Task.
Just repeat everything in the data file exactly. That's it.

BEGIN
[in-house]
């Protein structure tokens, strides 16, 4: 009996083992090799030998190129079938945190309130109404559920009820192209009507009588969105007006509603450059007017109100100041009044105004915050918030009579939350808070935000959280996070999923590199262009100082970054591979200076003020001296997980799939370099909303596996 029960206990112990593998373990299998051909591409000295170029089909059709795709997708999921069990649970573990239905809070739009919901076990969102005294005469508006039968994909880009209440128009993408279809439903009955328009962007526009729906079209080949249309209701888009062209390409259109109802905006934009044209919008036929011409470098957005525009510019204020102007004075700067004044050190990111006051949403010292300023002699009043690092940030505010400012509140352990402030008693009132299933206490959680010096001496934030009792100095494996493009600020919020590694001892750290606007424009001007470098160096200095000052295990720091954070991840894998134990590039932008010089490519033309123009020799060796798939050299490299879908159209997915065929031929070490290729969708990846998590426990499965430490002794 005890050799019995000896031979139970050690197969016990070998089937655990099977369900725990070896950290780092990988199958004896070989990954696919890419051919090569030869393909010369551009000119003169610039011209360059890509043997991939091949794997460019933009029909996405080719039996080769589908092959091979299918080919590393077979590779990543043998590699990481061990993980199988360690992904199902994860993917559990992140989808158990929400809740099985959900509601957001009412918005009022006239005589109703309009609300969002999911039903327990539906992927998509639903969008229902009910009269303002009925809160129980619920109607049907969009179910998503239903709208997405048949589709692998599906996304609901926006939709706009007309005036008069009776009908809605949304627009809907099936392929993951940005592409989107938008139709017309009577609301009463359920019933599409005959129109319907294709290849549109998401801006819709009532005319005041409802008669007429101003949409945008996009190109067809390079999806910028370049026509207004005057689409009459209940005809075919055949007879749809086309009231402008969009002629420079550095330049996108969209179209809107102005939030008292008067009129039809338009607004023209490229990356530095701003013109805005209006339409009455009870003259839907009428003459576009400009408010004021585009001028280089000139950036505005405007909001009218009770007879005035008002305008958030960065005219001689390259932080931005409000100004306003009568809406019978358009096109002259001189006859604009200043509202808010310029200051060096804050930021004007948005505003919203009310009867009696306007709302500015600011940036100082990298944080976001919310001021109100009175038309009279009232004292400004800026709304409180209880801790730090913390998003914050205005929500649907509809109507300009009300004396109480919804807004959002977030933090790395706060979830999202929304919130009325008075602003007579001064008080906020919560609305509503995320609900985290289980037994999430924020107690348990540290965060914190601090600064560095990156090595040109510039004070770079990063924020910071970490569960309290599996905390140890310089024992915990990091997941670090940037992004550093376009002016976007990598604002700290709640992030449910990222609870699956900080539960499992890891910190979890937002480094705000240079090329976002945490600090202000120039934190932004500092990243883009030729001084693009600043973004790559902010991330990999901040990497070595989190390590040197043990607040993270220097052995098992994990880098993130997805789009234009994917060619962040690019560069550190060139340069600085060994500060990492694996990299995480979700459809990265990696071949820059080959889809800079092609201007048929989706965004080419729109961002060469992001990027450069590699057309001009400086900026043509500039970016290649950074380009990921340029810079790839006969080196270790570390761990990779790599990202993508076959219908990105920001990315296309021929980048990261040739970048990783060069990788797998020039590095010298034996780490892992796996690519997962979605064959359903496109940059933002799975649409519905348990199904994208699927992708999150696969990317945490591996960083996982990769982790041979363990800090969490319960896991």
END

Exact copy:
[in-house]
């Protein structure tokens, strides 16, 4: 009996083992090799030998190129079938945190309130109404559920009820192209009507009588969105007006509603450059007017109100100041009044105004915050918030009579939350808070935000959280996070999923590199262009100082970054591979200076003020001296997980799939370099909303596996 029960206990112990593998373990299998051909591409000295170029089909059709795709997708999921069990649970573990239905809070739009919901076990969102005294005469508006039968994909880009209440128009993408279809439903009955328009962007526009729906079209080949249309209701888009062209390409259109109802905006934009044209919008036929011409470098957005525009510019204020102007004075700067004044050190990111006051949403010292300023002699009043690092940030505010400012509140352990402030008693009132299933206490959680010096001496934030009792100095494996493009600020919020590694001892750290606007424009001007470098160096200095000052295990720091954070991840894998134990590039932008010089490519033309123009020799060796798939050299490299879908159209997915065929031929070490290729969708990846998590426990499965430490002794 005890050799019995000896031979139970050690197969016990070998089937655990099977369900725990070896950290780092990988199958004896070989990954696919890419051919090569030869393909010369551009000119003169610039011209360059890509043997991939091949794997460019933009029909996405080719039996080769589908092959091979299918080919590393077979590779990543043998590699990481061990993980199988360690992904199902994860993917559990992140989808158990929400809740099985959900509601957001009412918005009022006239005589109703309009609300969002999911039903327990539906992927998509639903969008229902009910009269303002009925809160129980619920109607049907969009179910998503239903709208997405048949589709692998599906996304609901926006939709706009007309005036008069009776009908809605949304627009809907099936392929993951940005592409989107938008139709017309009577609301009463359920019933599409005959129109319907294709290849549109998401801006819709009532005319005041409802008669007429101003949409945008996009190109067809390079999806910028370049026509207004005057689409009459209940005809075919055949007879749809086309009231402008969009002629420079550095330049996108969209179209809107102005939030008292008067009129039809338009607004023209490229990356530095701003013109805005209006339409009455009870003259839907009428003459576009400009408010004021585009001028280089000139950036505005405007909001009218009770007879005035008002305008958030960065005219001689390259932080931005409000100004306003009568809406019978358009096109002259001189006859604009200043509202808010310029200051060096804050930021004007948005505003919203009310009867009696306007709302500015600011940036100082990298944080976001919310001021109100009175038309009279009232004292400004800026709304409180209880801790730090913390998003914050205005929500649907509809109507300009009300004396109480919804807004959002977030933090790395706060979830999202929304919130009325008075602003007579001064008080906020919560609305509503995320609900985290289980037994999430924020107690348990540290965060914190601090600064560095990156090595040109510039004070770079990063924020910071970490569960309290599996905390140890310089024992915990990091997941670090940037992004550093376009002016976007990598604002700290709640992030449910990222609870699956900080539960499992890891910190979890937002480094705000240079090329976002945490600090202000120039934190932004500092990243883009030729001084693009600043973004790559902010991330990999901040990497070595989190390590040197043990607040993270220097052995098992994990880098993130997805789009234009994917060619962040690019560069550190060139340069600085060994500060990492694996990299995480979700459809990265990696071949820059080959889809800079092609201007048929989706965004080419729109961002060469992001990027450069590699057309001009400086900026043509500039970016290649950074380009990921340029810079790839006969080196270790570390761990990779790599990202993508076959219908990105920001990315296309021929980048990261040739970048990783060069990788797998020039590095010298034996780490892992796996690519997962979605064959359903496109940059933002799975649409519905348990199904994208699927992708999150696969990317945490591996960083996982990769982790041979363990800090969490319960896991």